Pleasantville and Camden will finish their high school football playoff game at the home of the Philadelphia Eagles.

The New Jersey State Interscholastic Athletic Association announced Monday the Central Jersey Group II semifinal will resume 4 p.m. Wednesday at Lincoln Financial Field in Philadelphia.

Each school will be provided 250 free passes for family members and friends. The game will be closed to the general public.

“We announced it to the team at practice today,” Pleasantville coach Chris Sacco said Monday. “They were all smiling and clapping and cheering. It was just good to see smiles on their faces after everything that happened Friday night.”

Camden was leading 6-0 on Friday night at Pleasantville High School when the game was halted in the third quarter after a shooting in the bleachers that left three people wounded. Six people were arrested in connection with the incident.

A 10-year-old boy from Atlantic City is in critical condition at Cooper University Hospital with a gunshot wound to the neck. Greyhounds running back/linebacker Ernest Howard is wearing No. 10 in his honor.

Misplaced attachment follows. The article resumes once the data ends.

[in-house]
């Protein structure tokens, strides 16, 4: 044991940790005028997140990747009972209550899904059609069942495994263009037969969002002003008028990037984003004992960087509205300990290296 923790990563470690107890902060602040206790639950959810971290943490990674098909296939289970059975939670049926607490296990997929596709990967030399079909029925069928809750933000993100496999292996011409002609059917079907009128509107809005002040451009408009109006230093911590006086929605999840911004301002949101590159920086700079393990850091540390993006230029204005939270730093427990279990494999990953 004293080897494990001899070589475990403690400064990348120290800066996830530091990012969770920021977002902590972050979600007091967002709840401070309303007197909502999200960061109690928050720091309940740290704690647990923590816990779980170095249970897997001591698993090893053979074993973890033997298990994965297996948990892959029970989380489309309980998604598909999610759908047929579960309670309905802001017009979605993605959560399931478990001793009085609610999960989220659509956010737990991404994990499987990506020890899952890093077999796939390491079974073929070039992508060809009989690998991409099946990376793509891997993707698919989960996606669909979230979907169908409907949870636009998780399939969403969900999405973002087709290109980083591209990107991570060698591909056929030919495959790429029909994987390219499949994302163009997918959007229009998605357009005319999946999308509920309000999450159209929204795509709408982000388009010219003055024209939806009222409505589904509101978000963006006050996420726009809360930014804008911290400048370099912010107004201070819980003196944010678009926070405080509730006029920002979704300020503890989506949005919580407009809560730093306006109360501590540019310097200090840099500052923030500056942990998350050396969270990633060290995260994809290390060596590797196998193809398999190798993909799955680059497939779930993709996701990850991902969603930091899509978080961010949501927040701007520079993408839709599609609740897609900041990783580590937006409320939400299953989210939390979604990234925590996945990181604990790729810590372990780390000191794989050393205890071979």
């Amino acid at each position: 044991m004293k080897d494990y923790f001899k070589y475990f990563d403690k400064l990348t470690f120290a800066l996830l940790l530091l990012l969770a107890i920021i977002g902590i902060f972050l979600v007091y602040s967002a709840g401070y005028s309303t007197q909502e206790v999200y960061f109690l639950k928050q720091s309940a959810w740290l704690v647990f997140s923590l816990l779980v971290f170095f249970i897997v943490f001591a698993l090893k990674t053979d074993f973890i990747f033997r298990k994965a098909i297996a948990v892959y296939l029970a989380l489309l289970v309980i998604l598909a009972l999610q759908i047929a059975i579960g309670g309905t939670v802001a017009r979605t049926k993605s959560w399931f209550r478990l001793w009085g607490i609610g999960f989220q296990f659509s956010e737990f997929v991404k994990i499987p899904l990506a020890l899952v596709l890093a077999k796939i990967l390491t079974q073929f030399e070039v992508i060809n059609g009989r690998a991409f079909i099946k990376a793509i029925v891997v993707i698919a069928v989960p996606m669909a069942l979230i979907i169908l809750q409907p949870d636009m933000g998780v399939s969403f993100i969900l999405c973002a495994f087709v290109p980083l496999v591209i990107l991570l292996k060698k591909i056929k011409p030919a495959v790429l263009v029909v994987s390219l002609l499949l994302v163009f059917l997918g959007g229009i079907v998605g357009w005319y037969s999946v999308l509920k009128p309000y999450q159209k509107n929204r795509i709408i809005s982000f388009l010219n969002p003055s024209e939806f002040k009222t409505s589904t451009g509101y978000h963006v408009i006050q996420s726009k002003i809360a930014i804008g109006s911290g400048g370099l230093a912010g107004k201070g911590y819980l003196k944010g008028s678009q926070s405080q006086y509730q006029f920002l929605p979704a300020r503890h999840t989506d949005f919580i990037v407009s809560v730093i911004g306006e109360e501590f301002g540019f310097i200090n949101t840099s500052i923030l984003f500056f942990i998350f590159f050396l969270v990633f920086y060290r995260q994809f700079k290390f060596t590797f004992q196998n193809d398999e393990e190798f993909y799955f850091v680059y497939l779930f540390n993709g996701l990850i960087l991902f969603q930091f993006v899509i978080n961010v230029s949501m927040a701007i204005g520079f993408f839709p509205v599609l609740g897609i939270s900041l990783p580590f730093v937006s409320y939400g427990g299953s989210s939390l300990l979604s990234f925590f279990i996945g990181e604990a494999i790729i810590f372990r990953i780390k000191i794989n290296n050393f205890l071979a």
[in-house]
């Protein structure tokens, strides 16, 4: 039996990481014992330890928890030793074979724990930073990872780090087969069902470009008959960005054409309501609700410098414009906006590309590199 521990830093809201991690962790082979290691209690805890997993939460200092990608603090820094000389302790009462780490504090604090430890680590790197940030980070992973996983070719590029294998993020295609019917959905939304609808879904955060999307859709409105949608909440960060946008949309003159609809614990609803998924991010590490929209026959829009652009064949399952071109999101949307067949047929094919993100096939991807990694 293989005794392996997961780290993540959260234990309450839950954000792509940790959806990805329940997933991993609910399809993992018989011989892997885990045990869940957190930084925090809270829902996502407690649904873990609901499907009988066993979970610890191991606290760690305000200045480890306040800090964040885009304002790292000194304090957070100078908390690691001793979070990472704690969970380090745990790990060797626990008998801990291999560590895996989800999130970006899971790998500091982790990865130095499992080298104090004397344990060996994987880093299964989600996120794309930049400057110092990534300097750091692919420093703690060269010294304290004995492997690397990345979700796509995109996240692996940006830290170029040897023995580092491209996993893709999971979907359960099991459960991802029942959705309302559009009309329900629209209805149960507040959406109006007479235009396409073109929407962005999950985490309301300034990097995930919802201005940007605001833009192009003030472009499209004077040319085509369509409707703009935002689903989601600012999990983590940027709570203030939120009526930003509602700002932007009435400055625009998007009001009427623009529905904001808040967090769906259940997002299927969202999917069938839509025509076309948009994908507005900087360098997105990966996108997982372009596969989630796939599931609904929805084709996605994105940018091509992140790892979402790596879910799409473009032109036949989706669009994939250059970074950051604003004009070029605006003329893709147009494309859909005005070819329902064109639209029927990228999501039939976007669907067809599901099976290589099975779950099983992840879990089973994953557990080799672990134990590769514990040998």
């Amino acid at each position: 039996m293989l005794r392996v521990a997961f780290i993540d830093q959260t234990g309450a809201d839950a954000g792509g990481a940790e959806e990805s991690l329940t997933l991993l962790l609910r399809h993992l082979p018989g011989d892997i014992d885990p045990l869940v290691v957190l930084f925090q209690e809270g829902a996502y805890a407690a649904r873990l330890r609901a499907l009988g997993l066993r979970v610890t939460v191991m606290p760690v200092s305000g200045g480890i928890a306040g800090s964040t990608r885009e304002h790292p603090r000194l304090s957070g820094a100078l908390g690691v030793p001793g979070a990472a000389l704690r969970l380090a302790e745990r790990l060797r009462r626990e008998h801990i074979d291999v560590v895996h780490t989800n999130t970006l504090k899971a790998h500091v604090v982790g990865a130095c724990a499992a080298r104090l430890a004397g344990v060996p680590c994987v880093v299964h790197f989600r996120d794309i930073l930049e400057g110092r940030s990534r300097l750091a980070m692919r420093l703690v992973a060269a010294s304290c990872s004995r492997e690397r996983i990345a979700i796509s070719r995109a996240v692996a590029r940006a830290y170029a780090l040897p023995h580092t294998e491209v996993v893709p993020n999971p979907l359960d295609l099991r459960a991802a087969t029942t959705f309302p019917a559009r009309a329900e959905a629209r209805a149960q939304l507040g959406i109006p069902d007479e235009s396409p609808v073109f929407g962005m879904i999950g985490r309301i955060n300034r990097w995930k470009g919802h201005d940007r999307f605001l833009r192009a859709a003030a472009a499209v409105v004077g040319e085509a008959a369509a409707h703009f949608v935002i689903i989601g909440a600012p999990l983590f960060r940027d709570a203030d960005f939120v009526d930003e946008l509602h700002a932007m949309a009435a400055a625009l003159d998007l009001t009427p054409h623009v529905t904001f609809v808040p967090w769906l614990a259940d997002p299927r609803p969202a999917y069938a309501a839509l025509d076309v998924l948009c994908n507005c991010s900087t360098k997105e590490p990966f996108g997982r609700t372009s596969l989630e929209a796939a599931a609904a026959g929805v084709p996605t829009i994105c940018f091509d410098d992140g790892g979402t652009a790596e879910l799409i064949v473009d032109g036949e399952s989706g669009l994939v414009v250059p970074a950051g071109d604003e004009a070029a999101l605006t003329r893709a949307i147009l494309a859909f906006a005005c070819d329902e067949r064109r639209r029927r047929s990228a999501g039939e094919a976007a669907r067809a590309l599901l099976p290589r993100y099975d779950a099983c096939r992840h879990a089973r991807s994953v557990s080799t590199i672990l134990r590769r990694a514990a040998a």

“It’s a really bad situation right now,” Pleasantville Chief of Police Sean Riggin told Monday. “To be such a tough little kid, to be able to hang in there through a very critical, serious injury, he’s an impressive young guy. I really want to see him pull through this, but he’s in bad shape.”

The team that wins will face Cedar Creek on Saturday, Nov. 30, for the Central Jersey Group II title at the home field of the higher seed. Cedar Creek is the No. 2 seed and Pleasantville is No. 1. Camden is No. 4.

The Greyhounds are hoping that if they win, they will host the game at their stadium.

“If we happen to win on Wednesday, we definitely want to play at home, with the proper security in place,” Sacco said. “We earned the No. 1 seed and the kids, parents and everyone want to see a championship game played at Pleasantville.”

Wednesday’s game is the first regular season or playoff high school football contest to be held at the Lincoln Financial Field since it opened in August 2003, according to the Eagles.

The Linc is home to both the Eagles and the Temple University Owls.

“It’s extremely unfortunate that a senselessly violent act has impacted this game,” NJSIAA Executive Director Larry White said in a statement, “and there will certainly be a wide range of emotions along both sidelines. However, thanks to the Eagles’ generosity and community spirit, Pleasantville and Camden student-athletes and their families will have an opportunity to write their own ending to this game. They’ll compete on a world-class stage, sending a clear message that violence will not win.”

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